Thursday 11 August 2022 – TO BE A CHRISTIAN IS TO FORGIVE

19th Week in Ordinary Time

1st Reading: Ezk 12:1-12

The word of the LORD came to me:  Son of man, you live in the midst of a rebellious house; they have eyes to see but do not see, and ears to hear but do not hear, for they are a rebellious house. Now, son of man, during the day while they are looking on, prepare your baggage as though for exile, and again while they are looking on, migrate from where you live to another place; perhaps they will see that they are a rebellious house. You shall bring out your baggage like an exile in the daytime while they are looking on; in the evening, again while they are looking on, you shall go out like one of those driven into exile; while they look on, dig a hole in the wall and pass through it; while they look on, shoulder the burden and set out in the darkness; cover your face that you may not see the land, for I have made you a sign for the house of Israel. I did as I was told. During the day I brought out my baggage as though it were that of an exile, and at evening I dug a hole through the wall with my hand and, while they looked on, set out in the darkness, shouldering my burden. Then, in the morning, the word of the LORD came to me: Son of man, did not the house of Israel, that rebellious house, ask you what you were doing? Tell them: Thus says the Lord GOD: This oracle concerns Jerusalem and the whole house of Israel within it. I am a sign for you:  as I have done, so shall it be done to them; as captives they shall go into exile. The prince who is among them shall shoulder his burden and set out in darkness, going through a hole he has dug out in the wall, and covering his face lest he be seen by anyone.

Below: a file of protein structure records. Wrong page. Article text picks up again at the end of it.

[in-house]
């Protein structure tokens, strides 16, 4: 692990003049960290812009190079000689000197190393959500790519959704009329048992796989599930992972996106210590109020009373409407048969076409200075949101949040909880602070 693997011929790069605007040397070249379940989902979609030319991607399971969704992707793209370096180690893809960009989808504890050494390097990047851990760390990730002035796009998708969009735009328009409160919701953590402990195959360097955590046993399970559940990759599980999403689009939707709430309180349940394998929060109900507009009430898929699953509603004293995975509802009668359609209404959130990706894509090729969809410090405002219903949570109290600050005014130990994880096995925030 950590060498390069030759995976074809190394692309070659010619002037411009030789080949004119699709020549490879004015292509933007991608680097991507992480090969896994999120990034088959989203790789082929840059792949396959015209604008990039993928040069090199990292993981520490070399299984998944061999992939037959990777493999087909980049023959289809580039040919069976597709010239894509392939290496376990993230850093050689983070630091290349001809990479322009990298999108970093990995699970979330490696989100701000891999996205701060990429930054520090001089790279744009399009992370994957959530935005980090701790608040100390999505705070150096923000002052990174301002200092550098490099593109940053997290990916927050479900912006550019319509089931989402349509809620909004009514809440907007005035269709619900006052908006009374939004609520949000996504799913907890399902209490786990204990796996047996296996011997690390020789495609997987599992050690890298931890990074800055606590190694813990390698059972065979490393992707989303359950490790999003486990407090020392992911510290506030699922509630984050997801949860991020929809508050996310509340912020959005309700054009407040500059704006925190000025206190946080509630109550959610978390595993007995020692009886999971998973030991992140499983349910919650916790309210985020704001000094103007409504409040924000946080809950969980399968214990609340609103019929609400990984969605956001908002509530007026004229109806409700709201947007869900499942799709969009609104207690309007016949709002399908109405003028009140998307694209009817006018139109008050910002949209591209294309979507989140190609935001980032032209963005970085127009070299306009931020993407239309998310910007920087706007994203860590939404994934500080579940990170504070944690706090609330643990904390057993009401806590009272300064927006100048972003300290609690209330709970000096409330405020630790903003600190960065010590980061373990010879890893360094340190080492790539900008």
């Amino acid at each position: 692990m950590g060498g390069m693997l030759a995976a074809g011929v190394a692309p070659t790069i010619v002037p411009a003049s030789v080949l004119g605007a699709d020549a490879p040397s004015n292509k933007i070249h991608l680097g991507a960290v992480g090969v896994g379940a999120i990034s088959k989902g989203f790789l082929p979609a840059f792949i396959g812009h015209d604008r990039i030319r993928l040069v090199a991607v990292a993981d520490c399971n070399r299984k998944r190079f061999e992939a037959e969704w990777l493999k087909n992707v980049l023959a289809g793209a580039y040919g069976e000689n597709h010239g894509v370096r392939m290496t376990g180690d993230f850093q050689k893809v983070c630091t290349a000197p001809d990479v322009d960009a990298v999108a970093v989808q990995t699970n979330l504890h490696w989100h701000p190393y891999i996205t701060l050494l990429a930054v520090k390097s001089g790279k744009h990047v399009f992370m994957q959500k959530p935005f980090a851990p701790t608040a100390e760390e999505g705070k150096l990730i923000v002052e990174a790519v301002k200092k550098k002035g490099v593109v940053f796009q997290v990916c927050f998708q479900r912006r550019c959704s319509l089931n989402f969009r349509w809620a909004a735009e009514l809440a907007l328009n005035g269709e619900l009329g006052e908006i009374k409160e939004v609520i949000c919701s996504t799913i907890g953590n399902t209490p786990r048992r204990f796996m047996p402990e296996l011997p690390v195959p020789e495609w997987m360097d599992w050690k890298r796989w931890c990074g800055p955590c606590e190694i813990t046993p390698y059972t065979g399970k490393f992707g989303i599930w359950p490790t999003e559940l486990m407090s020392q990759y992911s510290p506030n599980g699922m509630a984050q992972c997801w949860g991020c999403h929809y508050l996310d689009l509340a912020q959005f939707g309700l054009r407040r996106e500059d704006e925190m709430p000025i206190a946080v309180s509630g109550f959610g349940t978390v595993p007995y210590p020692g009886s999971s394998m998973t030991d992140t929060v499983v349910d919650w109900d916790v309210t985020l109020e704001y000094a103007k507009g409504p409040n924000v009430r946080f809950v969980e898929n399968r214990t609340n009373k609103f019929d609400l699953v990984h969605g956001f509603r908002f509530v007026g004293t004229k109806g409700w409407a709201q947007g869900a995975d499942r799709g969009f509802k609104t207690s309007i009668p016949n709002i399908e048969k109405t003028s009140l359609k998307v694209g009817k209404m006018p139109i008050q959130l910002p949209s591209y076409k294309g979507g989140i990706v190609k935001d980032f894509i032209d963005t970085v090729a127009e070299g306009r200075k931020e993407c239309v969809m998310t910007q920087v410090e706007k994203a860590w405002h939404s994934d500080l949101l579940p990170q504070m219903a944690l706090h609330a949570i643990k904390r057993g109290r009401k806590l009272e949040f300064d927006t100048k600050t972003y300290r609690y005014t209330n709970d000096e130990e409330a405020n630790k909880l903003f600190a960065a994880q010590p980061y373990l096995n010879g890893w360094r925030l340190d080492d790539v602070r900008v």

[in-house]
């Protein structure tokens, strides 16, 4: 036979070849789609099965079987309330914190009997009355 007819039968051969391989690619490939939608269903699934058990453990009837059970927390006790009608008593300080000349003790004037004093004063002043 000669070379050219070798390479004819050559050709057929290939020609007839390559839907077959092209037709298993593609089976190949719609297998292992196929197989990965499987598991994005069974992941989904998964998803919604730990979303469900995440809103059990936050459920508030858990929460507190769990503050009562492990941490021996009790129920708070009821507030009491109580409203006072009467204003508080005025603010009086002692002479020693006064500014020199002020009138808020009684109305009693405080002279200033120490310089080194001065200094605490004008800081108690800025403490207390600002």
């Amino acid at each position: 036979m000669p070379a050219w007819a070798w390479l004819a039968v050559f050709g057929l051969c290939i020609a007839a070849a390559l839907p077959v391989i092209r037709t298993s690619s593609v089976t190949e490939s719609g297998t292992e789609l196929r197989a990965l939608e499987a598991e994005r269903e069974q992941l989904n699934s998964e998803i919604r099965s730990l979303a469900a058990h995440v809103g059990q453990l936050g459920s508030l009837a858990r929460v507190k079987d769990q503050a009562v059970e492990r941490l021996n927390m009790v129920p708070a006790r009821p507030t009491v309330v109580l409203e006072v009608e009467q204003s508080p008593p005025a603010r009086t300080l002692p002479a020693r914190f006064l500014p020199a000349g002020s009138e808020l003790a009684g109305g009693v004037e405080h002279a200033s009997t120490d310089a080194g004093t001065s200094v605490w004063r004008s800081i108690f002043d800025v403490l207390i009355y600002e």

Gospel: Mt 18:21—19:1

Peter approached Jesus and asked him, “Lord, if my brother sins against me, how often must I forgive him? As many as seven times?” Jesus answered, “I say to you, not seven times but seventy-seven times. That is why the Kingdom of heaven may be likened to a king who decided to settle accounts with his servants. When he began the accounting, a debtor was brought before him who owed him a huge amount. Since he had no way of paying it back, his master ordered him to be sold, along with his wife, his children, and all his property, in payment of the debt. At that, the servant fell down, did him homage, and said, ‘Be patient with me, and I will pay you back in full.’ Moved with compassion the master of that servant let him go and forgave him the loan. When that servant had left, he found one of his fellow servants who owed him a much smaller amount. He seized him and started to choke him, demanding, ‘Pay back what you owe.’ Falling to his knees, his fellow servant begged him, ‘Be patient with me, and I will pay you back.’ But he refused. Instead, he had the fellow servant put in prison until he paid back the debt. Now when his fellow servants saw what had happened, they were deeply disturbed, and went to their master and reported the whole affair. His master summoned him and said to him, ‘You wicked servant! I forgave you your entire debt because you begged me to. Should you not have had pity on your fellow servant, as I had pity on you?’ Then in anger his master handed him over to the torturers until he should pay back the whole debt. So, will my heavenly Father do to you, unless each of you forgives his brother from his heart.” When Jesus finished these words, he left Galilee and went to the district of Judea across the Jordan.